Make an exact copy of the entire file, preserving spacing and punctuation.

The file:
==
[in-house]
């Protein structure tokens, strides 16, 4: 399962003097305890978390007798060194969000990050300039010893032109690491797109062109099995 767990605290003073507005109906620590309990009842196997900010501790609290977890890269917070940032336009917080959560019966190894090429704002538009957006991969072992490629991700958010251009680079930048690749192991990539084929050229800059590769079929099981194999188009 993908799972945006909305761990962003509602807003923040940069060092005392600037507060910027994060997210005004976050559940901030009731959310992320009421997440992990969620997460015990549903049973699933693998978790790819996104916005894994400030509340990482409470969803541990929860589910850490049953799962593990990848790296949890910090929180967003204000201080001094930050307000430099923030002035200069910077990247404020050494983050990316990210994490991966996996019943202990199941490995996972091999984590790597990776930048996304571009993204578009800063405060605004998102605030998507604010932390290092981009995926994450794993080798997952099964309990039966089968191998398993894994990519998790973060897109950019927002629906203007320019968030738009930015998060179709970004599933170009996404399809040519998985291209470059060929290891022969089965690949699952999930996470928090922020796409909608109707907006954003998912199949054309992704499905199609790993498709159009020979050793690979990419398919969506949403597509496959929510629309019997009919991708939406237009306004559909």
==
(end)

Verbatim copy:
[in-house]
């Protein structure tokens, strides 16, 4: 399962003097305890978390007798060194969000990050300039010893032109690491797109062109099995 767990605290003073507005109906620590309990009842196997900010501790609290977890890269917070940032336009917080959560019966190894090429704002538009957006991969072992490629991700958010251009680079930048690749192991990539084929050229800059590769079929099981194999188009 993908799972945006909305761990962003509602807003923040940069060092005392600037507060910027994060997210005004976050559940901030009731959310992320009421997440992990969620997460015990549903049973699933693998978790790819996104916005894994400030509340990482409470969803541990929860589910850490049953799962593990990848790296949890910090929180967003204000201080001094930050307000430099923030002035200069910077990247404020050494983050990316990210994490991966996996019943202990199941490995996972091999984590790597990776930048996304571009993204578009800063405060605004998102605030998507604010932390290092981009995926994450794993080798997952099964309990039966089968191998398993894994990519998790973060897109950019927002629906203007320019968030738009930015998060179709970004599933170009996404399809040519998985291209470059060929290891022969089965690949699952999930996470928090922020796409909608109707907006954003998912199949054309992704499905199609790993498709159009020979050793690979990419398919969506949403597509496959929510629309019997009919991708939406237009306004559909």